Several witnesses were called, but, except one, they spoke merely to character ; and the character of the defendants, from their testimony, appeared to have been hitherto unimpeached. A brother coppersmith pretended that the King's mark might be easily overlooked ; but he had great reason to lament that he had entered the witness box. He said inadvertently, that he had seen copper bolts, such as those found in the possession of the defendants, and was quite unable to say satisfactorily where. Having made several unsuccessful attempts to clear up this, and to laugh it off, he was obliged to confess that he had had dealings with a Mr. Missing, at Portsmouth, a noted stolen copper-merchant, who has lately fled the country from the fear of punishment.
Mr. Garrow was following up this line of cross-examination with great dexterity, and laying open a shocking system of peculation and dishonesty, when Lord Kenyon put it to his humanity, whether he would ask the witness questions, in answering which he might criminate himself.
His Lordship then proceeded to sum up the evidence, which having done with his usual ability, he concluded by praying God to forbid that he should press the proofs of guilt against the defendants farther than they ought to go ; but he should be extremely culpable, he said, were he not to give them their due weight.
The Judge or the Juror, who from want of fortitude, or from a false humanity, would retire from doing his duty, however painful to his feelings, ought at the same time to retire from his situation. Mistaken mercy to the individual was cruelty to the public.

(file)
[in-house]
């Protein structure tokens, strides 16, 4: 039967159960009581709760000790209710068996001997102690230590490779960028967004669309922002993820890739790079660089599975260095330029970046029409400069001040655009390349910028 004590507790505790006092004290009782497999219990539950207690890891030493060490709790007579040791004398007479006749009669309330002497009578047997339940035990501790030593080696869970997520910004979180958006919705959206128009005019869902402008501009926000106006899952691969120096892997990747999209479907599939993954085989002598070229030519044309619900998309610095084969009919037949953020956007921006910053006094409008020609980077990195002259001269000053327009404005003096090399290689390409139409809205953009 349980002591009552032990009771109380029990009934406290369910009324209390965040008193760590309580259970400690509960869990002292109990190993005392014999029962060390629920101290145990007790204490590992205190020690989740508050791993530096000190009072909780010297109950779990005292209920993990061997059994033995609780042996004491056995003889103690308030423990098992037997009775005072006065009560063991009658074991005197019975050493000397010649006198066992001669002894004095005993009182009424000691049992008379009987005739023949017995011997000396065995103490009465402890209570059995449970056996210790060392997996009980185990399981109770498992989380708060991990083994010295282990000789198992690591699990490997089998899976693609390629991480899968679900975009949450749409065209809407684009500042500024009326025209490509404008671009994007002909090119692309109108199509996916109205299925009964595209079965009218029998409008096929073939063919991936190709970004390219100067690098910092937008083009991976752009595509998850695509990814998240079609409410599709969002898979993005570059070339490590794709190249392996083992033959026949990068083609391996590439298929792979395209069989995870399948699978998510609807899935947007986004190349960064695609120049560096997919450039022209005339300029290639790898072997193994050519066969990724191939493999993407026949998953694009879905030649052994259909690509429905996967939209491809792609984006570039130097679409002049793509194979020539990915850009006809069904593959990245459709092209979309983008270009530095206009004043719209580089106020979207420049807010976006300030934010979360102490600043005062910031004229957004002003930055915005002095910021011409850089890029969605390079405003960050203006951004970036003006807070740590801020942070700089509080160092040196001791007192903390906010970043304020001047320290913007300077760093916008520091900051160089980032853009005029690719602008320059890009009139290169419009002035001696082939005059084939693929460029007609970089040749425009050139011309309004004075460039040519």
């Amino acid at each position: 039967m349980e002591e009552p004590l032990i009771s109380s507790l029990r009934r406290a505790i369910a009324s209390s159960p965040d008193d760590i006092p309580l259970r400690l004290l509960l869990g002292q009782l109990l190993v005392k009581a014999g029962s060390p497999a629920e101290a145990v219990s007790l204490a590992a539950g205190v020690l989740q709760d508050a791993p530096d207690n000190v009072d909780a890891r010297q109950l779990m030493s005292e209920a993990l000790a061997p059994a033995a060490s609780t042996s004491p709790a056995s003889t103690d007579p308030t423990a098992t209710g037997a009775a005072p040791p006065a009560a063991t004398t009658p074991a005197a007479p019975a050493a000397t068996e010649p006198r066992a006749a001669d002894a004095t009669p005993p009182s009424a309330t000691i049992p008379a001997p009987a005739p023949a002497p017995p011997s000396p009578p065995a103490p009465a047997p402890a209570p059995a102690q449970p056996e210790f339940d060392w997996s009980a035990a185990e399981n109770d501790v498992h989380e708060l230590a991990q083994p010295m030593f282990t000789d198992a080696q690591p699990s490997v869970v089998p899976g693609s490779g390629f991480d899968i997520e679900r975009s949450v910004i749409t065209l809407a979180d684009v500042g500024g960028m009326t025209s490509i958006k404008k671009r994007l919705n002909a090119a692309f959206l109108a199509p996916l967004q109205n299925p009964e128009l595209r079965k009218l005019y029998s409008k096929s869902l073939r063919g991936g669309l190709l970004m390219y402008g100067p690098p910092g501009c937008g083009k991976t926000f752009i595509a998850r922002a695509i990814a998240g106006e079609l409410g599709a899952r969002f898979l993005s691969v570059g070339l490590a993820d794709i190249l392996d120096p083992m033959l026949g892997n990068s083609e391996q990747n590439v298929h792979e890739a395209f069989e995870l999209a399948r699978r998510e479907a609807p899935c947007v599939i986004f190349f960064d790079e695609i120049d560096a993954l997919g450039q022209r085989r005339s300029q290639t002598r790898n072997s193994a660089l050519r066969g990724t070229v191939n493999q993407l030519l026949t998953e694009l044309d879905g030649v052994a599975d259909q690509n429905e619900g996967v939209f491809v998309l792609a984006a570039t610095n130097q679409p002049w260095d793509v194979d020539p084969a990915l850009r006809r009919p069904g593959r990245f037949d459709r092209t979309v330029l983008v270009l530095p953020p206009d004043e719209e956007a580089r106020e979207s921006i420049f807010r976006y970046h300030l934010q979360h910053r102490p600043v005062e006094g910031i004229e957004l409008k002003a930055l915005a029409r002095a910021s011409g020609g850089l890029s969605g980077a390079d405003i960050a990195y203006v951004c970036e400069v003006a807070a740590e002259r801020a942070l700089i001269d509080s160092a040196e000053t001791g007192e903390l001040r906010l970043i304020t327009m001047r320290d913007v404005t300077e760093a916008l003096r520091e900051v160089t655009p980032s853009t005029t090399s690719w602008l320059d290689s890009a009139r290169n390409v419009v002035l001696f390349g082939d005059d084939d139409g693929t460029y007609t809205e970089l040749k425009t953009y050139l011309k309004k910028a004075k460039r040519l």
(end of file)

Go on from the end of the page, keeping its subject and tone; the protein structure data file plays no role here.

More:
The jury, without turning round, found both the defendants Guilty.
As it appeared that the coppersmiths have regular correspondents at Chatham, Deptford, Portsmouth, &c. Lord Kenyon expressed great astonishment that all commerce in copper with the towns in which the chief dock-yards are situated, is not prohibited by the Legislature.
Mr. Erskine and the Attorney-General said, that a bill for that purpose was to be brought in early next Session of Parliament, and that the Earl of St. Vincent had in contemplation an extensive plan to remedy the abuses of the dock yards.
Lord Kenyon observed, he had no doubt that every branch of the service over which the Noble Earl presided would be strictly attended to, and regulated in the most able manner. His Lordship had given an earnest of what might be expected from him, in appointing to be Counsel for the Admiralty a young man (Mr. Jarvis), who did honour to the appointment.
Naval Chronicle vol. 6.